thing if you ain’t got that bling, but thanks to Rode, you can keep your

spending to a minimum without compromising sound. Guys like Snoop Dogg and

Bootsy Collins, who can afford anything they want, love Rode because of product

quality. The company also offers full 10-year guarantees on its mics.


Rode’s M-3 condenser mic hit the streets in August 2007.

This $199 gem is known for its flexibility: thanks to its full frequency

response and cardioid pickup patterns, use it live and in the studio for

vocals. You can also mic instruments, including drums. Dual powered, it

operates on standard 48V or 9v battery.


The NT1-A is reputed as the world’s quietest studio

condenser mic, with only 5 dB(A) of self-noise, thanks to its advanced

circuitry. Rode spends a lot on research and development; millions went into

creating and perfecting the NT1-A, bringing a previously unachieved price point

into the market. Rode tells us that hip-hop artists swear by the NT1-A because

of its price and sound quality: it’s only $229.


In the higher end, the K2 dual 1” condenser mic offers fully

variable polar patterns, from omni to cardioid to figure 8. It’s high-end

miking for $729.


The multi-award-winning NTK cardioid mic, with valve

circuitry, goes for $529.


Like it or not, R.E.M. was right: “It’s the end of the world

as we know it.” Next year, UHF bands will be history. With UHF mics sharing

spectrum space with television stations, and “white spaces” soon to be up for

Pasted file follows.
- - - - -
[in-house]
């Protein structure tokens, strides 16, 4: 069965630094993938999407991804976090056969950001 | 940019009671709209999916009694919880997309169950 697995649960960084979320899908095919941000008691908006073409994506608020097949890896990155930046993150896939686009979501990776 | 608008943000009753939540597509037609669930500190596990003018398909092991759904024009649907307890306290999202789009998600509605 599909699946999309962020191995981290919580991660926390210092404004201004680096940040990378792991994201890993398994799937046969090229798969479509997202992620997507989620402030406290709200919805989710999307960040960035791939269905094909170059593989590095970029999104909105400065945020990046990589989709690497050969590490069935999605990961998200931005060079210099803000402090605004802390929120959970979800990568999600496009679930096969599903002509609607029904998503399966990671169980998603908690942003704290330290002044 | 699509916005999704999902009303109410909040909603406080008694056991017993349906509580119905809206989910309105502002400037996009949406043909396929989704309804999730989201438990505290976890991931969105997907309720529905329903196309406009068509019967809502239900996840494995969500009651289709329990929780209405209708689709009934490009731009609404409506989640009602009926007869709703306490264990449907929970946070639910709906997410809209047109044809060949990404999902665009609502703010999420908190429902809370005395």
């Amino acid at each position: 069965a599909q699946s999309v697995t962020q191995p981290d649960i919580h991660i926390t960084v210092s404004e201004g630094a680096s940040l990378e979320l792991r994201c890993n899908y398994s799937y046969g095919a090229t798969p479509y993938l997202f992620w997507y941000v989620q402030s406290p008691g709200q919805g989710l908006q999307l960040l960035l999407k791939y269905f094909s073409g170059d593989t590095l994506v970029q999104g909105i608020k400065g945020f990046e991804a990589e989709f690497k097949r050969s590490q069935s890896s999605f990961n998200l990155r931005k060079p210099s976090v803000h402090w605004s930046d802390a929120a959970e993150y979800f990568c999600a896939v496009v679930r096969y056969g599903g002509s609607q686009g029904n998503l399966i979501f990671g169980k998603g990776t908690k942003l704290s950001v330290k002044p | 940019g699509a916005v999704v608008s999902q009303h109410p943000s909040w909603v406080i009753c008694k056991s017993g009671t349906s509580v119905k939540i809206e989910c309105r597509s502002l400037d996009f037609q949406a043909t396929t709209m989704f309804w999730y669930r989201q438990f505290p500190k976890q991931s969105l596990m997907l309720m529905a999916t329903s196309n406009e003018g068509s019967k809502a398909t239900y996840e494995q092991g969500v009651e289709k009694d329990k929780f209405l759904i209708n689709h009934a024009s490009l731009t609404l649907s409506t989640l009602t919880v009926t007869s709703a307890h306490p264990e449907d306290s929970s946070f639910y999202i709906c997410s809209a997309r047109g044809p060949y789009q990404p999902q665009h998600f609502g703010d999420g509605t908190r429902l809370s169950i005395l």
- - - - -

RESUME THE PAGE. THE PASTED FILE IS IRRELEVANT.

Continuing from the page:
auction, if you’re using one of these mics, expect it to be not only

nonfunctional but also illegal in 2009.


Sabine has a solution. Their wireless mics are in 2.4 GHz

realm and immune to interference and auctioning. They are license-free and

globally accepted. The Sabine SWM7000 series allows up to 70 simulteous

channels, functional worldwide.


The SWM7000 series isn’t cheap. You can climb into the low

four-figure price range for mic and receiver, with built-in audio processors,

but it’s a lot of value for your money, no question: mic modeling, feedback

control, compressor, de-esser—everything is built into the receiver. Sabine is

the only company to offer this space- and time-saving concept.


Additionally, unlike most wireless systems, which require an

endless cycle of buying, disposing of and changing batteries, Sabine’s systems

are rechargeable while in the transmitter, just like your cell phone. Never